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Will Artificial Intelligence (AI) and Augmented Reality (AR) replace designers, showrooms and trade shows?

Discover the potential impact of Artificial Intelligence (AI) and Augmented Reality (AR) on designers, showrooms, and trade shows.

people crowd at trade show event conference
Will Artificial Intelligence (AI) and Augmented Reality (AR) replace designers, showrooms and trade shows?
Clara Carlino de Paz
May 19, 2023

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This article was originally posted on Making Space, a Substack penned by our Cofounder, Matteo Grand. Subscribe below to receive more content just like this.

The rapid advancement of technology, particularly in the realms of Artificial Intelligence (AI) and Augmented Reality (AR), has sparked discussions and debates across various industries. Some have answered with fear: “Where will jobs go?”. Others, with overzealous positivity: “Is a world void of work ahead of us?”. The answer, as usual, is somewhere in the middle. The job market will inevitably change, but humans are not out of the equation just yet.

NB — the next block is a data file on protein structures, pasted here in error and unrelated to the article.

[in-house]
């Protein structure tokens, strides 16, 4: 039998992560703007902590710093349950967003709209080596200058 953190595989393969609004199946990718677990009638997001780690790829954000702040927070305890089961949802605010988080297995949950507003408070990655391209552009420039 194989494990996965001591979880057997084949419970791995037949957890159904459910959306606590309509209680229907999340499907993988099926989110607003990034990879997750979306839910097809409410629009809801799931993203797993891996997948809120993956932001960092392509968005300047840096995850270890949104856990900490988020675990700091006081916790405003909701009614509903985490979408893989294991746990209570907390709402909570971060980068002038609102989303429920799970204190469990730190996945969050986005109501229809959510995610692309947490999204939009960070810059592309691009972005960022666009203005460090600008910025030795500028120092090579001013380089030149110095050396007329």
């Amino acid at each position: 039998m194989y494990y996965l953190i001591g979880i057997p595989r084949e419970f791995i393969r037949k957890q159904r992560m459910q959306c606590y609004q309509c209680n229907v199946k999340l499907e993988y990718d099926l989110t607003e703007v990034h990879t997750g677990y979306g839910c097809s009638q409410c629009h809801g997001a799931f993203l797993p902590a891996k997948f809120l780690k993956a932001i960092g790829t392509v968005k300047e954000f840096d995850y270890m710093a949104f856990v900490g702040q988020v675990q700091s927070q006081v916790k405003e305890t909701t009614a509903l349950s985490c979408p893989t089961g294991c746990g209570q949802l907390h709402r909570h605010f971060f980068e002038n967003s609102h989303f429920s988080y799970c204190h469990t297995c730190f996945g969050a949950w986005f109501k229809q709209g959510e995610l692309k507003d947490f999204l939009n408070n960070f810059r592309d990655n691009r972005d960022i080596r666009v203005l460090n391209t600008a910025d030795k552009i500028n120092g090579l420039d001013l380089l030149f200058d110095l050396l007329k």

The world of interior design has been no exception to this speculative chatter, with AI and AR technologies offering new avenues for creativity, visualisation, and customer engagement. However, the overarching question lingers: Will AI and AR eventually replace designers, showrooms, and trade shows? 

AI and AR have made significant strides, revolutionising the way we interact with the world around us. AI-powered algorithms can analyse vast amounts of data, generate design suggestions, and assist with tasks like space planning, material selection, and budgeting. Meanwhile, AR enables customers to visualise and experience design concepts in their own spaces through the use of virtual overlays. These technologies undoubtedly hold immense potential for streamlining processes, enhancing customer experiences, and sparking innovation via low-cost creations.